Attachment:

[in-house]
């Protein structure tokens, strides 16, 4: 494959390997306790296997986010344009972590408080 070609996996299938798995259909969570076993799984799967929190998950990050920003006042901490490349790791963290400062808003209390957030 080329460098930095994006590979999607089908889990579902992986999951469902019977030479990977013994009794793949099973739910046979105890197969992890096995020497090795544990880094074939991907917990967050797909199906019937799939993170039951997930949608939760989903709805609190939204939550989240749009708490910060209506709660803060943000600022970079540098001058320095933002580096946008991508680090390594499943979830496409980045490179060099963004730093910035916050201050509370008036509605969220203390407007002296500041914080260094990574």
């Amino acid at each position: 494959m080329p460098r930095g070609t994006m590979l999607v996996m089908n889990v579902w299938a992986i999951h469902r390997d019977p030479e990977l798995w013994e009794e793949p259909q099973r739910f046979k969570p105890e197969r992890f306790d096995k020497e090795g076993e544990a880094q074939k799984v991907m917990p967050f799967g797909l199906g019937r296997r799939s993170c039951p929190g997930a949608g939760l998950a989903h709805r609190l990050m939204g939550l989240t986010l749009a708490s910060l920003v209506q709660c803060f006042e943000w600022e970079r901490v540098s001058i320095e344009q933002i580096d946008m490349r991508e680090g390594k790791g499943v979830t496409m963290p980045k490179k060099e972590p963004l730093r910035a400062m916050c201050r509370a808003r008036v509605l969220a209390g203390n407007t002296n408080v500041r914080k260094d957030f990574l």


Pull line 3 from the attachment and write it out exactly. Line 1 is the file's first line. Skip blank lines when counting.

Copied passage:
């Amino acid at each position: 494959m080329p460098r930095g070609t994006m590979l999607v996996m089908n889990v579902w299938a992986i999951h469902r390997d019977p030479e990977l798995w013994e009794e793949p259909q099973r739910f046979k969570p105890e197969r992890f306790d096995k020497e090795g076993e544990a880094q074939k799984v991907m917990p967050f799967g797909l199906g019937r296997r799939s993170c039951p929190g997930a949608g939760l998950a989903h709805r609190l990050m939204g939550l989240t986010l749009a708490s910060l920003v209506q709660c803060f006042e943000w600022e970079r901490v540098s001058i320095e344009q933002i580096d946008m490349r991508e680090g390594k790791g499943v979830t496409m963290p980045k490179k060099e972590p963004l730093r910035a400062m916050c201050r509370a808003r008036v509605l969220a209390g203390n407007t002296n408080v500041r914080k260094d957030f990574l």